Adam Bede: Chapter 12

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Summary of Chapter 12: In the Wood

                   

On the same morning, Arthur holds a discussion with himself and decides it is prudent that he should go on a week-long fishing trip to stay out of the way of Hetty. He approves of himself for his noble behavior but when he goes to the stable, he finds his horse has been lamed, and he cannot go. He uses another horse to go to lunch with a friend, thinking he will get back too late to meet Hetty. Somehow, he is back early and realizes he wants to see her. They meet on the path in the fir-tree grove, and are shy with one another at first, for they have never been alone before. Arthur questions her about what time she goes to Mrs. Pomfret’s and says she probably has an escort to go home, Mr. Craig, the gardener, for instance. Hetty begins to cry at the mention of Mr. Craig and says she doesn’t like him. Arthur’s tenderness is aroused and he puts his hand on her arm. Suddenly she drops her sewing basket, and they have to pick up the contents, thus breaking the mood. When she leaves, he is angry with himself for his weakness but then realizes he is falling in love with Hetty. He goes into the Hermitage, a house in the wood, and waits for her to come back.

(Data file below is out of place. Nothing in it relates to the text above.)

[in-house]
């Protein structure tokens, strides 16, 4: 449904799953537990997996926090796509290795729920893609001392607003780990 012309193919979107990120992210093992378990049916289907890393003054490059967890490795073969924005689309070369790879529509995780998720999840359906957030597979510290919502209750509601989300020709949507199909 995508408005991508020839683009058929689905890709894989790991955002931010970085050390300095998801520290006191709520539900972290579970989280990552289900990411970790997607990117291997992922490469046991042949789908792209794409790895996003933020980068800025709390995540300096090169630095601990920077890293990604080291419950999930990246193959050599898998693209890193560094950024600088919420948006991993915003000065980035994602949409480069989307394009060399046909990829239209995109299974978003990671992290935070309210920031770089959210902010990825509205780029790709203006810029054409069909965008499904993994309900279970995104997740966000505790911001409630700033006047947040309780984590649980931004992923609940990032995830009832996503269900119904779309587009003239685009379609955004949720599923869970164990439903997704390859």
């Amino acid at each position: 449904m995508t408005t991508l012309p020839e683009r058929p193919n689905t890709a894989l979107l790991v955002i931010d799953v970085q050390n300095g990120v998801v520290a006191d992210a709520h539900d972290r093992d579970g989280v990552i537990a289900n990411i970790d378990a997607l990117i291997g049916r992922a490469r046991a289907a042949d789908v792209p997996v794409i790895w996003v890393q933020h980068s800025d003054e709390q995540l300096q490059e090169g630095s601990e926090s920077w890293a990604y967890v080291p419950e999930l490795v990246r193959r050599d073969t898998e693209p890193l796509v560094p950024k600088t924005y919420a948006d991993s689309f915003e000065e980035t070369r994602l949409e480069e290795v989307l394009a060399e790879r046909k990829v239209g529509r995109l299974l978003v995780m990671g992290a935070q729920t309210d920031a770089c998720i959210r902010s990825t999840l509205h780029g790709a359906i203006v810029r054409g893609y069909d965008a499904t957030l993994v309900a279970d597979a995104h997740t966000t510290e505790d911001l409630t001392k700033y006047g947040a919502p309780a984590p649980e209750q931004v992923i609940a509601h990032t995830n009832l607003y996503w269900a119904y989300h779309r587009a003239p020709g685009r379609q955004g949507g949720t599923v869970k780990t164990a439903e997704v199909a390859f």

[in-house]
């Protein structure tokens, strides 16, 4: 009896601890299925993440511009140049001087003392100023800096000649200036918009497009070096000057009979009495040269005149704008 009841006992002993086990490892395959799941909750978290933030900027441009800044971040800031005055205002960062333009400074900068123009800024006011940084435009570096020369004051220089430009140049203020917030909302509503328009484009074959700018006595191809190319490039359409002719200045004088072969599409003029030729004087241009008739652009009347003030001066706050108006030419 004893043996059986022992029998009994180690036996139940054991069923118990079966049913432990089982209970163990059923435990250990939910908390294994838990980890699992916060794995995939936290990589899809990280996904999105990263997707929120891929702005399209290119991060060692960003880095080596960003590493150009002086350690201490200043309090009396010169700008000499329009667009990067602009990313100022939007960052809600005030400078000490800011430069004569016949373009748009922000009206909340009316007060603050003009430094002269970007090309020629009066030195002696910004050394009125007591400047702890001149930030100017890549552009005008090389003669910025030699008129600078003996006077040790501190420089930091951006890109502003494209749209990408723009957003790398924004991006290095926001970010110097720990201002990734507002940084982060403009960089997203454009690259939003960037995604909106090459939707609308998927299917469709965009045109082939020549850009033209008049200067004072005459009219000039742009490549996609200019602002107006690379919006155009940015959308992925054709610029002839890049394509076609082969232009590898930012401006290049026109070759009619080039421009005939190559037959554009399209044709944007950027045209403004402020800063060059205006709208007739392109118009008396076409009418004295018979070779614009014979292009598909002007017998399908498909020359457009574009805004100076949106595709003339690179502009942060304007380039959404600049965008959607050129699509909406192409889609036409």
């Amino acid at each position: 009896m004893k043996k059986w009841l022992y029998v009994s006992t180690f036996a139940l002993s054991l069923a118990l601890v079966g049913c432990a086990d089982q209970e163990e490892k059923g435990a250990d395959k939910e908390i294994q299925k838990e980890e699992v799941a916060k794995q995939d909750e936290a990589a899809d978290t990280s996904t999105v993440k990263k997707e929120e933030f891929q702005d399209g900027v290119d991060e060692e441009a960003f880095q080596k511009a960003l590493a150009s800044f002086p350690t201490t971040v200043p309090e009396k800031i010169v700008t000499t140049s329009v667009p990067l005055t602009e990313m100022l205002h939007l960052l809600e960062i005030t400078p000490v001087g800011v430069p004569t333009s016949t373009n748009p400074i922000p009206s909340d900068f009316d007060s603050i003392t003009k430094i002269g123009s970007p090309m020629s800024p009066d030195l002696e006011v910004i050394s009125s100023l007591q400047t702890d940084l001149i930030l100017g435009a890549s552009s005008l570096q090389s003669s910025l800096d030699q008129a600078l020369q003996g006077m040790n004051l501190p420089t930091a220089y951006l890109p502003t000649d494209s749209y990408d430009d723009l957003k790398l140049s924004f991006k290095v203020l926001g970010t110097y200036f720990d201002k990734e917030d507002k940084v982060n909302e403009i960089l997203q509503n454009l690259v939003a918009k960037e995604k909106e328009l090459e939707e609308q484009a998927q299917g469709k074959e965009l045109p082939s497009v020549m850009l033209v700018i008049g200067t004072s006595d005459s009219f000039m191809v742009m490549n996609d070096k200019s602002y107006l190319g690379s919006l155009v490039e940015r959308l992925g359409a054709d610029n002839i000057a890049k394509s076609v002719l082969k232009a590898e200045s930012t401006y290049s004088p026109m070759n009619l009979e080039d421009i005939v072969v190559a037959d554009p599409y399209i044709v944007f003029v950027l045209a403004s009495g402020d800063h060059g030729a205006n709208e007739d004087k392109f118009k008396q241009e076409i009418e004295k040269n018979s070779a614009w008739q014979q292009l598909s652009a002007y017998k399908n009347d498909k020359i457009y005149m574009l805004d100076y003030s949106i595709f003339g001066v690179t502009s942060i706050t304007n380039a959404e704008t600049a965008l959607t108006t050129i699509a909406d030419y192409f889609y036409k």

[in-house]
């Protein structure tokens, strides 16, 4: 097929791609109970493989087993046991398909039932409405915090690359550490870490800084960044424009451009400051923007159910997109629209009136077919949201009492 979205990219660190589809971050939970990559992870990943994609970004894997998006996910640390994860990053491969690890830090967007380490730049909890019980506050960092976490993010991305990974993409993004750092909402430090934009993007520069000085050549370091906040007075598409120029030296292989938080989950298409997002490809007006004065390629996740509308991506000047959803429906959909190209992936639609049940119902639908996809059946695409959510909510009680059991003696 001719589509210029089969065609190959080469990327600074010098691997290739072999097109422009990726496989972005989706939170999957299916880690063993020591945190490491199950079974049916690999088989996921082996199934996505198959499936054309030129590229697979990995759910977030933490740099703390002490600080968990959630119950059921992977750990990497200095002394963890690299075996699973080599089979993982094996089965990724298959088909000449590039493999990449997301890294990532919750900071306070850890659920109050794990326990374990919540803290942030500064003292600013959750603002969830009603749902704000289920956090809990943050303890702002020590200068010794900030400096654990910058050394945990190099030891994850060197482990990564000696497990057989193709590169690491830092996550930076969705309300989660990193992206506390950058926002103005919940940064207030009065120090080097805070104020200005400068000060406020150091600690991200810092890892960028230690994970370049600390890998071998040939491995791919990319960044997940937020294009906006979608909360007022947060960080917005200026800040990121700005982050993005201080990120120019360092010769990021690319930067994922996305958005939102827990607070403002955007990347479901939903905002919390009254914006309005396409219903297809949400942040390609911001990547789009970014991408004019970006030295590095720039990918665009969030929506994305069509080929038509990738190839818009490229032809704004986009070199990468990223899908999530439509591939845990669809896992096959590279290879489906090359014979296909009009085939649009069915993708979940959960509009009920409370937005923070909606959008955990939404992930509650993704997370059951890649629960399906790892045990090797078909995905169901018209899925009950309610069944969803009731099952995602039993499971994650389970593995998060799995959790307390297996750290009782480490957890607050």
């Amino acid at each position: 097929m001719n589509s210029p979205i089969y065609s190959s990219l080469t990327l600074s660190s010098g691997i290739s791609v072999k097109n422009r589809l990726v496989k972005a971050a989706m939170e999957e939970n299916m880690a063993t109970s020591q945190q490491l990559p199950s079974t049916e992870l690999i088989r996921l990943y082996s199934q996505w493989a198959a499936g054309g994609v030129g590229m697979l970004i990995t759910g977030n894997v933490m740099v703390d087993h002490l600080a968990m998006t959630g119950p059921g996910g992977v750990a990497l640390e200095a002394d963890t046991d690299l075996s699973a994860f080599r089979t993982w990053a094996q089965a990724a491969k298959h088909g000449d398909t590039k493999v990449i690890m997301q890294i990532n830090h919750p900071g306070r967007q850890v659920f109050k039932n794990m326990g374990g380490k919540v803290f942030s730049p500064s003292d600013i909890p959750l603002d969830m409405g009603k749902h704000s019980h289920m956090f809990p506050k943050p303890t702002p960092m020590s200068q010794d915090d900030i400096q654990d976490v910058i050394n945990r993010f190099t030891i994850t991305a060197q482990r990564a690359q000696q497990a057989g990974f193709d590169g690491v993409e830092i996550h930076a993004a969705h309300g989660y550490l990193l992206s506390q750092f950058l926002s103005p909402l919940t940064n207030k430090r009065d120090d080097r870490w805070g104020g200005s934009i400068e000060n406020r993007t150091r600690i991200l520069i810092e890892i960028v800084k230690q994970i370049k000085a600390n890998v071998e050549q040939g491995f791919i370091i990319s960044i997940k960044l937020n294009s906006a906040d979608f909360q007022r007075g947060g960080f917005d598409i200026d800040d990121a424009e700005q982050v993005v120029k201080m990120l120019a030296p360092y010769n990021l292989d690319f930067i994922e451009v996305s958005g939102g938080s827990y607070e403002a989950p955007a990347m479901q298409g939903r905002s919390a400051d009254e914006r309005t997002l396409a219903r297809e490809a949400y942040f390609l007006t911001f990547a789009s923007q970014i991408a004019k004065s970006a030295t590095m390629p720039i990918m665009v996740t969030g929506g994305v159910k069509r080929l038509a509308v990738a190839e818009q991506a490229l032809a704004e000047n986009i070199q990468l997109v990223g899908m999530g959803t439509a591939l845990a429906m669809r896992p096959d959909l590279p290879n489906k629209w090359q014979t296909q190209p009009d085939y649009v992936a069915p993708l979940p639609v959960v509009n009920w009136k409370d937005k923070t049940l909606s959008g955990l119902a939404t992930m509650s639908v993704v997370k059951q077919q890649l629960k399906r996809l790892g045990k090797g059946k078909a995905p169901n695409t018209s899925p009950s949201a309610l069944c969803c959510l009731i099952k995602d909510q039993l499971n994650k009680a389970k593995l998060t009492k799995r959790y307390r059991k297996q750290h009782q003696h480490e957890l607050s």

Commentary on Chapter 12

 

In this chapter the narrator stays closely with Arthur’s mental process as she did with Hetty’s before. She shows Arthur’s indecisiveness and excuses to himself. He makes noble resolutions to stay away from Hetty but has no discipline. It seems fate is against him when his horse is lamed, but he makes little effort to carry through his plan. He is easily distracted. Eliot makes it plain that virtue does not consist in fine thoughts alone, but in action.

 

Although she defends Arthur as a basically decent person who has never harmed another, she warns that in order to continue not harming others one needs “self-mastery,” which we see Arthur does not have (p. 124). He tells himself he will be back too late to run into Hetty, but then he is surprised to arrive early. This self-deception of saying one thing to oneself and doing another is a lack of co-ordination and honesty. Arthur had called himself lazy, and Eliot shows the consequences to a morally lazy person are just as harsh as if he set out to do harm. The result of wrong action is the same, despite good intentions. Even after meeting Hetty, he fools himself into thinking it will go no further. He wants to see her just one more time to leave her with the right impression. It has begun, and Arthur is not strong enough to avoid entanglement.

 

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